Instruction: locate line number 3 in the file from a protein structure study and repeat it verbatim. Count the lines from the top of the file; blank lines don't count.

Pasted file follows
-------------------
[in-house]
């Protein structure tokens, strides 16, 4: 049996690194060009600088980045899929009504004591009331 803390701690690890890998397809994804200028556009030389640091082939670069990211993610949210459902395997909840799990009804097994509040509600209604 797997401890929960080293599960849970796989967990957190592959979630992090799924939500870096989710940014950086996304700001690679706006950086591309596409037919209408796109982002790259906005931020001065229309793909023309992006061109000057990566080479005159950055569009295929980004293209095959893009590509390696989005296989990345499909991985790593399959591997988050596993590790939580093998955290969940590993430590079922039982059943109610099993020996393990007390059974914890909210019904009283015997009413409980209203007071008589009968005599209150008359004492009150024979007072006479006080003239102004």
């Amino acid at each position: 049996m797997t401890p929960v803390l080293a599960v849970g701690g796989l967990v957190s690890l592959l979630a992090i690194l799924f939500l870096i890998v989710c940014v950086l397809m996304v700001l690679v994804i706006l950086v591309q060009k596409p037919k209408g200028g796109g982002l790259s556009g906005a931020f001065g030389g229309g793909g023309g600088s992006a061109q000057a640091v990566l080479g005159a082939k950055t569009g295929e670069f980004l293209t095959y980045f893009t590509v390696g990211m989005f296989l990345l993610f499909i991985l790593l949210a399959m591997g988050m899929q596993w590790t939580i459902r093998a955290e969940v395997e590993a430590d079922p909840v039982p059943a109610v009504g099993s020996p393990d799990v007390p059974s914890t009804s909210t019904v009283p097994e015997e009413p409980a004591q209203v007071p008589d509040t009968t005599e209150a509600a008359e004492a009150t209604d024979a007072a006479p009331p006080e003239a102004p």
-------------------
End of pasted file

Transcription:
């Amino acid at each position: 049996m797997t401890p929960v803390l080293a599960v849970g701690g796989l967990v957190s690890l592959l979630a992090i690194l799924f939500l870096i890998v989710c940014v950086l397809m996304v700001l690679v994804i706006l950086v591309q060009k596409p037919k209408g200028g796109g982002l790259s556009g906005a931020f001065g030389g229309g793909g023309g600088s992006a061109q000057a640091v990566l080479g005159a082939k950055t569009g295929e670069f980004l293209t095959y980045f893009t590509v390696g990211m989005f296989l990345l993610f499909i991985l790593l949210a399959m591997g988050m899929q596993w590790t939580i459902r093998a955290e969940v395997e590993a430590d079922p909840v039982p059943a109610v009504g099993s020996p393990d799990v007390p059974s914890t009804s909210t019904v009283p097994e015997e009413p409980a004591q209203v007071p008589d509040t009968t005599e209150a509600a008359e004492a009150t209604d024979a007072a006479p009331p006080e003239a102004p």